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Shreyas Iyers last three ODI knocks before the coronavirus outbreak brought the world to a standstill read 103, 52 and 62. Interestingly, all the knocks not just came on New Zealand soil, but also at the much-talked about No.4 position in the Indian batting line-up. But the Mumbaikar doesnt wish to sit on past laurels and is already thinking of the route he will take to continue from where he left when live action resumes.
Speaking to IANS, the India batsman not only spoke about the mental aspect of returning to the crease, but also about how he has been coping with staying indoors in the lockdown, his opinion on whether bowlers should be allowed to use sweat or saliva to shine the ball and most importantly, his dream of breaking into the Indian Test team.
While Shreyas says he cannot wait for cricket to start, he also accepts that the road back to the international stage will not be easy and it will require a few sessions at the nets to not just bring back muscle memory, but also to get into the zone.
"Yes, we will need a few net sessions for sure to get the timing back (as a batsman) and also to get the muscle memory working. Will be holding the bat after a while also to have players standing around as you face bowlers bowling at 140kph, it will not be easy to come back into that zone and it will need a few training sessions as also the mental memory to settle down completely.
"It is not going to be easy, but at the same time we are professionals and we have played for so many years to reach this stage, so it will not take us very long. It will be a good challenge for us to overcome and get started with cricket," he explains.
While international sportspersons across the globe have had varied opinions on getting back on the pitch, Shreyas feels that live cricket will also help the Indian public look forward to life in a positive way as cricket is a religion in the country.
"I would be very keen to go out and play because that is what I am waiting for. You do realise that cricket is a religion in this country and if we go out and play and it is there for people to view on television, it will be a huge positive as things will start moving towards normal and people will also be entertained," he pointed.
He is only 25, but does it get irritating to be working regularly on his fitness (assigned by the Team India trainer and physio) even though there is no fixed date to a return to the ground? Shreyas says that it is a situation that one has never faced and it is important to stay in a positive frame of mind.
"It is tough being in such a situation (as an athlete) because we have never been in such a position. We have not been off cricket for this long ever, but then, if you keep a clear mindset and keep up with the routine, I don't think it is going to take that long to get back into the zone.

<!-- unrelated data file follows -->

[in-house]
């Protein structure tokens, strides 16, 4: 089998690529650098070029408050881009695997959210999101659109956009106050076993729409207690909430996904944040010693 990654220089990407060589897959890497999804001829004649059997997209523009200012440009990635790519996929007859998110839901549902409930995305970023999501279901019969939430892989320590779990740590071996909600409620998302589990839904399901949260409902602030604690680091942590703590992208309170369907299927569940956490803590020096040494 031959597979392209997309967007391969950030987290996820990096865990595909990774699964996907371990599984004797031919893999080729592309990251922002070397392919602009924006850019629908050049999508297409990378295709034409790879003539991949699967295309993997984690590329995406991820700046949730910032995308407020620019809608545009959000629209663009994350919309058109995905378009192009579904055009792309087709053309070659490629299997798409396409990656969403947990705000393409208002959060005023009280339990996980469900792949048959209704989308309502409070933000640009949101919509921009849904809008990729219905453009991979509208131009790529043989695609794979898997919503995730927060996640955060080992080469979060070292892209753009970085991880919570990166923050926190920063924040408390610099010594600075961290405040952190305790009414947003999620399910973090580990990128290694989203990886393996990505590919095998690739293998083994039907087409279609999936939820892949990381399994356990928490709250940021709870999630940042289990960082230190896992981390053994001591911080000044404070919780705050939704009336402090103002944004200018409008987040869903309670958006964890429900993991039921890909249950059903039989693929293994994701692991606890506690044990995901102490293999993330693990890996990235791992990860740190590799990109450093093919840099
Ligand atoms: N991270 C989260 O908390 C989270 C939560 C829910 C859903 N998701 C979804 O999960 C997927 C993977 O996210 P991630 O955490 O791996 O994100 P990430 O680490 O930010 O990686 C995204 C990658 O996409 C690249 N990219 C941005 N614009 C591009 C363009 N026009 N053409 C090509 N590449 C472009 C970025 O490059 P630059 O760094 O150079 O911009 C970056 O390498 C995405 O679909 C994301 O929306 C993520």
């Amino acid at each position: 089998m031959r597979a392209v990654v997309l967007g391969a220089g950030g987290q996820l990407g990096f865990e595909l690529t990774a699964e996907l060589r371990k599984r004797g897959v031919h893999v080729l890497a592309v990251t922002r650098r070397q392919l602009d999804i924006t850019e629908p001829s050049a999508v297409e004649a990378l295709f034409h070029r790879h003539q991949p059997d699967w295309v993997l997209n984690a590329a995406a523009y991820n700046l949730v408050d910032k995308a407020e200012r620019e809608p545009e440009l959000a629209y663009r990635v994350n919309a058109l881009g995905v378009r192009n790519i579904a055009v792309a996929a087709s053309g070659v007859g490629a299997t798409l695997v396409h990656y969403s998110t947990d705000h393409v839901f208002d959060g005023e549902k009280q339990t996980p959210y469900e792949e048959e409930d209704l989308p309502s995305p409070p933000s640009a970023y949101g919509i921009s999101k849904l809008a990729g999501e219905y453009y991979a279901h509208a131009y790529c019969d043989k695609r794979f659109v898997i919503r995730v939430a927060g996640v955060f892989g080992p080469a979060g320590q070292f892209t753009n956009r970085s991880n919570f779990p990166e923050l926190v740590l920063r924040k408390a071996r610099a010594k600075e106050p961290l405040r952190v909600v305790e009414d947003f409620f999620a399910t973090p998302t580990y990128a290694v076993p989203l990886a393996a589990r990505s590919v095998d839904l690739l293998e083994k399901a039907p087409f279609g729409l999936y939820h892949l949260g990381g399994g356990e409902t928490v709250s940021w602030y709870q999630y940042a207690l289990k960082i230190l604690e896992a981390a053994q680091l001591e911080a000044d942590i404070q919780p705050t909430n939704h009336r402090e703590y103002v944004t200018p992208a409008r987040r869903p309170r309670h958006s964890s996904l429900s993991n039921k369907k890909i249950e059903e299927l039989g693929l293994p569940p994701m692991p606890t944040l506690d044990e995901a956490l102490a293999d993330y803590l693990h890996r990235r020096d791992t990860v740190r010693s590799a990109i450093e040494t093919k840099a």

"Yes, it has been very difficult and at times it is very frustrating as you have to be indoors due to the lockdown. Just trying to do some drills and activities to get away from the frustration and stay active. The idea is to make the videos and keep the people happy and entertained as it is very important that everyone stays home," he said.
From fitness to new rules in the post-coronavirus world. Bowlers and pundits have had long deliberations on whether artificial substances should be allowed to help bowlers shine the ball if sweat and saliva isn't allowed to be used. Shreyas decides to wear the captain's hat and says that bowlers too need assistance.
"If we are starting, there shouldn't be any restrictions. As a batsman, I look for the ball to be new and as a bowler you need the ball to swing so it is kind of equally important for both. And it will be the law making body's decision and we will have to abide by that," he said.
Interestingly, Australia pacer Pat Cummins in a recent interview for Kolkata Knight Riders had said that if the situation is such that applying saliva or sweat to a ball can lead to spread of coronavirus, cricket wouldn't be starting in the first place. And Shreyas echoes the sentiments.
"Definitely, he is talking as a bowler. From the bowler's perspective it is really important to swing the ball as I said. It is important to maintain the ball and if that isn't there, then there would be no point of playing," he said.
Finally, the longest format of the game. Having already cemented his place in the limited-overs unit with an ODI average of 49.86 and a T20I strike-rate of 129.50, is he ready for the longest format of the game? Shreyas says he cannot wait.
"Yes, I have always wanted to play Test cricket for India and my average in Ranji Trophy is pretty good to get selected. And I have been consistent throughout, so really looking forward to play in the Test team and cement my place there as well," he signed off.